Higher levels of physical activity and cardiorespiratory fitness are associated with higher diversity and gut microbiota composition in healthy adults
Researchers from the University of Granada (UGR) have carried out a review to summarize the international scientific literature with the aim of knowing whether physical activity and exercise can improve the composition of the intestinal microbiota
Humans live in symbiosis with different microorganisms. The most representative in gut are Firmicutes (60%–65%), Bacteroidetes (20%–25%), and Proteobacteria (5%–10%). Something important is the term Eubiosis, which means that there is an intestinal microbial balance, associated with good health status. However, a microbial imbalance, known as dysbiosis, is present in various pathologies, such as obesity, diabetes and cardiovascular diseases. In animal models the exercise restores eubiosis, thus improving their health.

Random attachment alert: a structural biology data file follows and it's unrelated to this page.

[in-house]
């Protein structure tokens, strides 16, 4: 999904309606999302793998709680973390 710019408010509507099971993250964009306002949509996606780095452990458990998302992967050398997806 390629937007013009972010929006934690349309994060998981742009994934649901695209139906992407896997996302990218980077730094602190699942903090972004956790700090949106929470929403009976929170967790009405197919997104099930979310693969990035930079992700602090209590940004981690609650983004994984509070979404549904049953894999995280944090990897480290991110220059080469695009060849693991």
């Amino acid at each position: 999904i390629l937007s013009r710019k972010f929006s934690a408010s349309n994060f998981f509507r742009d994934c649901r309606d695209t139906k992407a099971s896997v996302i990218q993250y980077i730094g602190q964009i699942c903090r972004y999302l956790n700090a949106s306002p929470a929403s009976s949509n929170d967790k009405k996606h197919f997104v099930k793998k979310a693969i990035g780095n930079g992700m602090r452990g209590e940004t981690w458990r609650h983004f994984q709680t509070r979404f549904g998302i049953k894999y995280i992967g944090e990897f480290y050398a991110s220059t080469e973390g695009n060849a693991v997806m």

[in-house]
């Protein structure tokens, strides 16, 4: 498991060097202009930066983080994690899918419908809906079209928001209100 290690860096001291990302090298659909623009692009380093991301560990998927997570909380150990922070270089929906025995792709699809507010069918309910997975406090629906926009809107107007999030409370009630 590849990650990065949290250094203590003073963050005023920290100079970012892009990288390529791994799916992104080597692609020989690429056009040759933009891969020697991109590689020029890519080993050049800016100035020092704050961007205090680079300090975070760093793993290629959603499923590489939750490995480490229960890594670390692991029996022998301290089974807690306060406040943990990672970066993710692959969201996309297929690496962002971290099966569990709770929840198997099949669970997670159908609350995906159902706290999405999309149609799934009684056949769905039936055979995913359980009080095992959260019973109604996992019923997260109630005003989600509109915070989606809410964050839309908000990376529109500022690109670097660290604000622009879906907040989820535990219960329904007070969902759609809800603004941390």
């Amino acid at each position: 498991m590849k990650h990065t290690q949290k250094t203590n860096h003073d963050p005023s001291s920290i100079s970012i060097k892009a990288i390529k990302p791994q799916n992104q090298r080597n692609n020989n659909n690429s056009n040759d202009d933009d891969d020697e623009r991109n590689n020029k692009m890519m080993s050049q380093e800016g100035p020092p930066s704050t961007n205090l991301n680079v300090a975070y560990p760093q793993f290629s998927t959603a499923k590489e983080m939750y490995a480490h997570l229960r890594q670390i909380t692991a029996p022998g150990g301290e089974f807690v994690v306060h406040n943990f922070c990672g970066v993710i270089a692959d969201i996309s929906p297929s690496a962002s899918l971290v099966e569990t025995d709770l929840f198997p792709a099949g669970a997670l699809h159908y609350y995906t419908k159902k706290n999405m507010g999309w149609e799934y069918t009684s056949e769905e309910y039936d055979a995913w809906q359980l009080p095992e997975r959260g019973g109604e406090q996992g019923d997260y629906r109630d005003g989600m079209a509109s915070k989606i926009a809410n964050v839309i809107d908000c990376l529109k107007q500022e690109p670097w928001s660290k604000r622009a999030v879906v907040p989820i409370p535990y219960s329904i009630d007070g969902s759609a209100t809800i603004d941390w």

The present systematic review included 18 studies: 9 were observational, 4 reported very short-term exercise interventions, and 5 reported medium/long-term exercise interventions, all in healthy adults. Results showed that physical activity and cardiorespiratory fitness seem to be positively associated with diversity and gut microbiota composition, whereas exercise interventions seem to be positively related to gut microbiota composition. However, the heterogeneity of the studies examined must be highlighted.
The authors of this publication, who work at the universities of Granada and Leiden, emphasize the importance of promoting changes on composition gut microbiota through exercise, as part a non-pharmaceutical treatment to improve health.
This paper is signed by the researchers Lourdes Ortiz Alvarez and Huiwen Xu of the University of Granada. With the collaboration of Borja Martinez Tellez of the Leiden University Medical Center.